Increasingly, America, Britain and even Australia are relying on ‘private security contractors’ to fight their wars. It’s a multi-billion dollar industry, but it’s also largely unregulated. Are we heading towards a world where armies and navies are available to the highest bidder?
Antony Funnell at the Australian Broadcasting Corporation:
At the northern end of the Arlington National Cemetery in Washington DC there’s a statue that symbolises the way America sees its military.
Six WWII marines are set in bronze, frozen in time as they hoist the Stars and Stripes over the Japanese island of Iwo Jima.
The memorial was created from a real life photograph.
At the bottom of the statue there’s an inscription set into the pedestal in gold lettering. It reads: ‘Uncommon valour was a common virtue.’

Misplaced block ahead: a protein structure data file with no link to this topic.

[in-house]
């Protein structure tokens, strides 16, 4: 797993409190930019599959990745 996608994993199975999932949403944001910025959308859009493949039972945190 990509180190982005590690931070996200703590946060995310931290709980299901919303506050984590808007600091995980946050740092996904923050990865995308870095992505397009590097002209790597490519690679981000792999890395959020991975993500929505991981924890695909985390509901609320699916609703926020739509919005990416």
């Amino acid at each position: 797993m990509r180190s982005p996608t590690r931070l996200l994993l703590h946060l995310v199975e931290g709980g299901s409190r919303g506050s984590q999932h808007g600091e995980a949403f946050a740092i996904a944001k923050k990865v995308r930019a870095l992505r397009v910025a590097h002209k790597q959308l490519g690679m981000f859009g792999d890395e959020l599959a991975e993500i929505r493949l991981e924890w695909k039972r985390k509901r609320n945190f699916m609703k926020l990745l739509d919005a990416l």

This is the way most Americans still like to think of their soldiers: men and women determined in their duty and confirmed in their patriotism.
Whether that ideal was ever a universal reality is impossible to know, but it’s fair to say that for most of America’s history the stated motivation of the average American soldier has been national service.
Something unexpected happened after the invasion of Iraq in 2003, however.